But functional, happy marries don’t make for good TV shows.

I’d also like to disclaim and say that the word “firangi” is not an accurate word to describe many of the non-desi wives of Indian or Pakistani men I have met. Firangi has a connotation of being a complete outsider and someone not to be trusted. The word “Videshi”, or just simply “Australian”, “American”, “Peruvian”, or “British bahu” are more appropriate. Its kind of like calling a Chinese or Korean person “Oriental.” It is degrading, antiquated, and inappropriate language.

We are the 15%. Making a point with interracial marriage.

A few months ago, the Cheerios ad showing an interracial couple and their child sparked all kinds of ridiculous controversy which made thousands in our country hang their heads in shame. Reactions to this ad show a disgraceful state of backwards individuals that still exist in the USA today.

According to the 2008 census, 15% of new marriages are interracial. So, why does it feel weird to some to see an ad representing a normal consumer population on TV? The website We Are the 15 Percent aims to change that. This is one effort to show the real faces of interracial families. Hundreds of families have submitted their photos to show that interracial marriage isn’t all that strange anymore- but is a normal part of our society.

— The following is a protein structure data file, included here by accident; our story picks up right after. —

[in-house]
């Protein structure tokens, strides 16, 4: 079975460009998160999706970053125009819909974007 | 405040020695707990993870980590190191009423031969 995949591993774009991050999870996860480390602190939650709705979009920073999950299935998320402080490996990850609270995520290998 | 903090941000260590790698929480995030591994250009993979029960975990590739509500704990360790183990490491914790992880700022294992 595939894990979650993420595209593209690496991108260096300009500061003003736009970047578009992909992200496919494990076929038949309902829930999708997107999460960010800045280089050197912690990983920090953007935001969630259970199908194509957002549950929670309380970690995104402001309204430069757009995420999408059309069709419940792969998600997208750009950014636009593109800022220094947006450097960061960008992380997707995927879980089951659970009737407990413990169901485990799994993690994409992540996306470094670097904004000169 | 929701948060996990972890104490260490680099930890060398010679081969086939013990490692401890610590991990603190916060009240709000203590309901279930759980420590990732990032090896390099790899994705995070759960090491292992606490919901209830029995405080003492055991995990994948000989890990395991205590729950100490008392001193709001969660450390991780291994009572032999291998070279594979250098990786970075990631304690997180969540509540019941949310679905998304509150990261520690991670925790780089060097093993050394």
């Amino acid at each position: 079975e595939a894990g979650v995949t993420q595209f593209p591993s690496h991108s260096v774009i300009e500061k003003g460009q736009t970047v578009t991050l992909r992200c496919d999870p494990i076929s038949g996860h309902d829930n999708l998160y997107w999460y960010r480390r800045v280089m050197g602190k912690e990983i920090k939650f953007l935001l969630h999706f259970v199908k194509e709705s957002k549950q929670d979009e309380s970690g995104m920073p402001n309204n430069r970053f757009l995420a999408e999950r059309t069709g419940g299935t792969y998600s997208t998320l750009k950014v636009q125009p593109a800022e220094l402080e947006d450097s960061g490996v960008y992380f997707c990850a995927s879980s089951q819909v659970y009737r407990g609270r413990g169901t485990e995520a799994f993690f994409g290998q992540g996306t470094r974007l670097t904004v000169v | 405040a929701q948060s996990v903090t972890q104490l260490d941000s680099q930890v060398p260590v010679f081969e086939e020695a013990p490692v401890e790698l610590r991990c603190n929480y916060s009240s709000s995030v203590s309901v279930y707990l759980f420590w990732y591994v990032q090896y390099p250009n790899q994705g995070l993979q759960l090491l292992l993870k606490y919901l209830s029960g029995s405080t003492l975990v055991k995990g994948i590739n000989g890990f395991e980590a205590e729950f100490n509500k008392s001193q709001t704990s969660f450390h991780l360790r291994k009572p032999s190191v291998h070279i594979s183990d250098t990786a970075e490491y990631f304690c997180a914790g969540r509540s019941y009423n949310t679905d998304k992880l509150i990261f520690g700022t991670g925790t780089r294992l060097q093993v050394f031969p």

But there is one reaction to racism which makes me very uncomfortable.

Believe it or not, there are people out there who are determined to marry someone of a different race, just to make a point. 

Photo credit- This American Life
Photo credit- This American Life

Have you ever heard someone say “I like white girls” or “I am only attracted to black men” or “I fit better with desi guys.”

Isn’t this another form of objectifying someone for their race? Isn’t this classifying someone as part of a group which they may or may not fit into?

Something is wrong with a person who is attracted to someone just for their ethnic label.  A person’s race is only one quality that expresses who they are.  Putting an individual in a box is a dangerous game to play when considering about a lifelong relationship. If a person marries another primarily because of their race, they will be disappointed when that person surprises them by being an individual with a mind of their own.

I recently heard a story on This American Life about a white American man who only wanted to date Asian women. Eventually he got what he wanted, when he met a Chinese woman online and got married. He was really disappointed and surprised after a few months of marriage when she showed him that she had a unique personality and didn’t fit into his little box of what he thought an Asian woman was supposed to be.

Marriage is not a project. Marriage is not a label. Marriage isn’t something a person should do to prove anything to someone else. Marriage isn’t a statement.  A strong marriage is built on commonalities, interests, and shared values.  Marriage is a commitment to an individual (and their family.) Each person is different, and can not be defined just by their race. Human beings are complex, and each marriage is different, be it “interracial” or not.